Tari Taylaur said that the LG election scandal influenced me to run for the Lagos assembly | Jobs Vox

Tari Taylaur is a civil servant and politician who recently contested for the position of councilor representing Eti-Osa 1 LGA in Lagos. Although his bid failed, he remains active in environmental governance and youth empowerment through education and entrepreneurship. Ahead of the 2023 election, he is vying for the Lagos House of Assembly to represent Eti-Osa Ward 1 on the platform of the Youth Party. In this interview with TheCable’s MARYAM ABDULLAHI, she talks about the challenges of being a female politician and the need to involve more women.olitic.

TheCable: Tell us about yourself.

Taylor: I am a Nigerian, a child of God and a civil servant. I am running for the Lagos State House of Assembly representing Eti-Osa 1 under the Youth Party. My success speaks for me. I am very active in the Lekki Estate Residents Association (LERA) and I am the whole body environment secretary. I work a lot with government agencies from the Ministry of Environment, Lagos State Waste Management Authority (LAWMA) to local governments to ensure a clean environment in Lekki. Based on my understanding of all the work we do, the challenges and opportunities we face, I am running because I want to expand the good work. We are creating jobs for the youth, recycling our waste and turning it into a good solution for the community. This is my long-term vision for Eti-Osa 1 and by the grace of God, in March 2023, we will get the vote that will put us in the Lagos House of Assembly.

TheCable: Can you shed more light on your political career?

Taylor: It has been a journey of learning, discovery and a lot of patience. It has been a journey of resilience and determination. I have spent some time in the civil service, always volunteering for projects and working in the community, but I entered politics in 2021 when I contested for councilorship in my Lekki constituency in the local government elections.

This was an interesting part for me, we didn’t win the election, but then we went to court because there were so many violations and we wanted to show the public that we can’t have this impunity and fraud anymore. just all kinds of blatant irregularities in local elections.

If one wants to have a local government that is closest to the people, it must carefully monitor the local elections and involve the citizens. To get the best for our community, we need to involve and engage the community. So that was my start.

TheCable: What was your experience with the process?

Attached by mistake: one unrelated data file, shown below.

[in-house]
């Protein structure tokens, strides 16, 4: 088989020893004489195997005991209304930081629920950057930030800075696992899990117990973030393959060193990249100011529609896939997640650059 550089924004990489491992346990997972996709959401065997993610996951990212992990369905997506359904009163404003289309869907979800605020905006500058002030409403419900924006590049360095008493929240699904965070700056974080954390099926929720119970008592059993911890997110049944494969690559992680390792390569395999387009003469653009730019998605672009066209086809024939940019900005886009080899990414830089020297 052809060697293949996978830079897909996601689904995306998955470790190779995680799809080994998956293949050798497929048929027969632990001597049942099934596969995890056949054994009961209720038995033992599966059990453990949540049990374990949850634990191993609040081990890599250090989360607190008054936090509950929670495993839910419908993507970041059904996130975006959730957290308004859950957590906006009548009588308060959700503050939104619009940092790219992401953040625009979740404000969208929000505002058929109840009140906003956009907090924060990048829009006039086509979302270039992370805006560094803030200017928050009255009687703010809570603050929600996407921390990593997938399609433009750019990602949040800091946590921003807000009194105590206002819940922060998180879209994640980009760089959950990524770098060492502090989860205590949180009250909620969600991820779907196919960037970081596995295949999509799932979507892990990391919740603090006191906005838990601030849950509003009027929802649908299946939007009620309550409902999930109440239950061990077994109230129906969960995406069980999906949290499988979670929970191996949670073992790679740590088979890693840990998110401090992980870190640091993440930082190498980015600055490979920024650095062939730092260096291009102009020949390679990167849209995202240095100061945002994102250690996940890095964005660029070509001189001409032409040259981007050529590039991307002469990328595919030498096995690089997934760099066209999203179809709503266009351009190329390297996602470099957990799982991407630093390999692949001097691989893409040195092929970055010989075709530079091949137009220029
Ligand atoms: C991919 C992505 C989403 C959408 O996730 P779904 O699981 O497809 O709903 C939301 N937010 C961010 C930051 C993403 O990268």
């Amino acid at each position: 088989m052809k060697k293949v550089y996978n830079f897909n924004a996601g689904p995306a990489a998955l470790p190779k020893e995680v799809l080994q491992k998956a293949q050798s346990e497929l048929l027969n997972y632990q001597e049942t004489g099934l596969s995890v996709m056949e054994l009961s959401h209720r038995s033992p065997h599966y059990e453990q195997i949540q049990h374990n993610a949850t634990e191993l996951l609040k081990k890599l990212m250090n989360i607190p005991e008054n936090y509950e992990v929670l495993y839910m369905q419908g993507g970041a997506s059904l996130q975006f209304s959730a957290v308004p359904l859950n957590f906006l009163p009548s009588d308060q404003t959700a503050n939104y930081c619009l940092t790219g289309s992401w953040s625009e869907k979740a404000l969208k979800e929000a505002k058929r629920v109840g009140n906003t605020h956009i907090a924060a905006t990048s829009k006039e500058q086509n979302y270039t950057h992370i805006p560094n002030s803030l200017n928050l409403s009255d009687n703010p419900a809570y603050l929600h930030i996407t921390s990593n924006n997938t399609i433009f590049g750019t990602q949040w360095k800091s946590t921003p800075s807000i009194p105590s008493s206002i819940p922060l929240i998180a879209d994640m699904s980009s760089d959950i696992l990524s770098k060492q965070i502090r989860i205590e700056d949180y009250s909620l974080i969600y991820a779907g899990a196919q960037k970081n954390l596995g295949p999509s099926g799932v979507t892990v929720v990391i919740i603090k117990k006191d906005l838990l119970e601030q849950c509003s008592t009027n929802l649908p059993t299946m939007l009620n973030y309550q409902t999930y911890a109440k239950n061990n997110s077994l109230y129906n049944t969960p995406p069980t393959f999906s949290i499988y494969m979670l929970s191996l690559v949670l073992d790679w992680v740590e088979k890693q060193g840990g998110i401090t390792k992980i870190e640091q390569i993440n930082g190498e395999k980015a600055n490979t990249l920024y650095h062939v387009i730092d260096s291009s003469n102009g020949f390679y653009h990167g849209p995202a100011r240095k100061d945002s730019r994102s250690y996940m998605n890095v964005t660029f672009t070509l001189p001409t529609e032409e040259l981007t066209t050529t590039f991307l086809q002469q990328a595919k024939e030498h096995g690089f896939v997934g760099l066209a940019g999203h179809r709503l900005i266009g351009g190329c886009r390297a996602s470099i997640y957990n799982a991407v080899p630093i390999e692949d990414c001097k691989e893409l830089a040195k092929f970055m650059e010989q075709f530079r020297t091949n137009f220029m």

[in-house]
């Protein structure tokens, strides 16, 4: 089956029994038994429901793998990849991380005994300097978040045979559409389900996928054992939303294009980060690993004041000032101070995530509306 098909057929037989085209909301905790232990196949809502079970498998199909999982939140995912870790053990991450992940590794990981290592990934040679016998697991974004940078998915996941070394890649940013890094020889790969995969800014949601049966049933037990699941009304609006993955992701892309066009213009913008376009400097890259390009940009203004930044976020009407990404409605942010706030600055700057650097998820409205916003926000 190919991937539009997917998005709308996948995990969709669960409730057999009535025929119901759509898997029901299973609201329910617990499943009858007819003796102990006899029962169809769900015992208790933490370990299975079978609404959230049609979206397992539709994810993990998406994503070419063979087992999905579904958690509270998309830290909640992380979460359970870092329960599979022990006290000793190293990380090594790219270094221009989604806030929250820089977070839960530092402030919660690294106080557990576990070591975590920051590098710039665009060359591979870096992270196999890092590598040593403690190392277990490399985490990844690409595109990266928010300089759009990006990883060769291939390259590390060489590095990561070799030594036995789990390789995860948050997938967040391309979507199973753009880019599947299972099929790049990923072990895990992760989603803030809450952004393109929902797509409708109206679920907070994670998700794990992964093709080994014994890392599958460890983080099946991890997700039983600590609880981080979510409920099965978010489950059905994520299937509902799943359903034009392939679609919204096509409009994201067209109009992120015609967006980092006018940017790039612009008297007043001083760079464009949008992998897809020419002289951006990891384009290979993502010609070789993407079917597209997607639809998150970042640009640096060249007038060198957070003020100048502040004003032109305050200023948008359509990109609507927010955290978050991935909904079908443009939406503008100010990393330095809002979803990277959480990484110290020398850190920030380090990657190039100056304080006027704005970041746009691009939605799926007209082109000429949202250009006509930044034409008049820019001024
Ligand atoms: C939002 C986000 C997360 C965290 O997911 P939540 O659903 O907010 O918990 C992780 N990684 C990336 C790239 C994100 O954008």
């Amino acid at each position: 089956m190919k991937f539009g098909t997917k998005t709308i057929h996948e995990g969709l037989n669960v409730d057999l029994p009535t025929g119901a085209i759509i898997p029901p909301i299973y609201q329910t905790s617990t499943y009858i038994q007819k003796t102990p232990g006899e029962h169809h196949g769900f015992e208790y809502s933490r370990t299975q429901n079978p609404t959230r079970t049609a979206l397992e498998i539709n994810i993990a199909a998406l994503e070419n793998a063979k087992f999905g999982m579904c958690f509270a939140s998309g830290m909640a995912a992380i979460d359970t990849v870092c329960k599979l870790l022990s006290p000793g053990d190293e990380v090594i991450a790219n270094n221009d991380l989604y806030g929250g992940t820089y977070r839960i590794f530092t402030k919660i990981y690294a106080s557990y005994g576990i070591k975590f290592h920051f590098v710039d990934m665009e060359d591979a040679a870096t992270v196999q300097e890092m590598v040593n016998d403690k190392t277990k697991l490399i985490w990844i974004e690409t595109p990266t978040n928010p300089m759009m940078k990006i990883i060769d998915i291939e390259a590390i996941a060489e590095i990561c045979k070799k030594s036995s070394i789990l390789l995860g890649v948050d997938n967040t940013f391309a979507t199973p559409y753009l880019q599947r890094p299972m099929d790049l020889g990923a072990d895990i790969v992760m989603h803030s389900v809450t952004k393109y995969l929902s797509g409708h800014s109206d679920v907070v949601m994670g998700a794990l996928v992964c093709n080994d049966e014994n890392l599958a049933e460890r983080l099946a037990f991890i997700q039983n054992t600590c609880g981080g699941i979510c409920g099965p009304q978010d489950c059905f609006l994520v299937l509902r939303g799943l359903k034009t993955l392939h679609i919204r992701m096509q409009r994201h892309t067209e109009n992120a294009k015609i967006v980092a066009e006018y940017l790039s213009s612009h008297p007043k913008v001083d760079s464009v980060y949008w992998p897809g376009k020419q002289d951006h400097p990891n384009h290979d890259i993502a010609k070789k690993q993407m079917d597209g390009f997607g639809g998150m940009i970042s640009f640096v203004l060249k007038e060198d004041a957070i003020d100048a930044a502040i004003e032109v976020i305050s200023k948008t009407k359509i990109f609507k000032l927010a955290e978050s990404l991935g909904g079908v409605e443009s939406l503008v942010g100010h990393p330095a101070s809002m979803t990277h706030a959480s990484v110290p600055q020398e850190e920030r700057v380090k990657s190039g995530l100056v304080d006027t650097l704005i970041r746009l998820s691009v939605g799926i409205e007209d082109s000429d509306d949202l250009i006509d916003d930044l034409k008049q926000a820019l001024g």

Taylor: It was quite a journey for me, as I said, we went to court, and then we appealed, so I was able to see the whole process until the end. I am truly amazed by the incredible support we have received. So, this year again, I am coming out to run for the Lagos State House of Assembly because every challenge and problem that I faced when I ran for the council is still there and nothing has changed in the locality. level.

The people lack sufficient and effective representation to protect their interests and legislate for their welfare. So for me there is still a void and I thought to myself that because of the way our system works where local government is stifled by the state and autonomy and everything, I want to implement it at the local level. Of this – it can also happen at the state level, especially in state assemblies that make laws.

So I thought to myself that I can be part of that assembly and make a big impact by representing the interests of Eti-Osa 1 and legislating at a higher level to make Lagos a mega city for everyone. That was my goal before the election again.

The journey thus far has been an uphill battle, not for the faint of heart and is completely new territory. When you think you’re sitting pretty in politics, anything can happen – a lot of uncertainty, a lot of impunity, a lot of lawlessness, but you just have to stick to who you are and what you believe in and always push that goal forward. For me, I have to constantly remind myself why I’m doing this. what do you want What do you want to achieve? I have to always remind myself of that goal, that higher purpose, and you know that’s what keeps me going. This is my experience in a nutshell.

TheCable: How do you feel about the journey so far?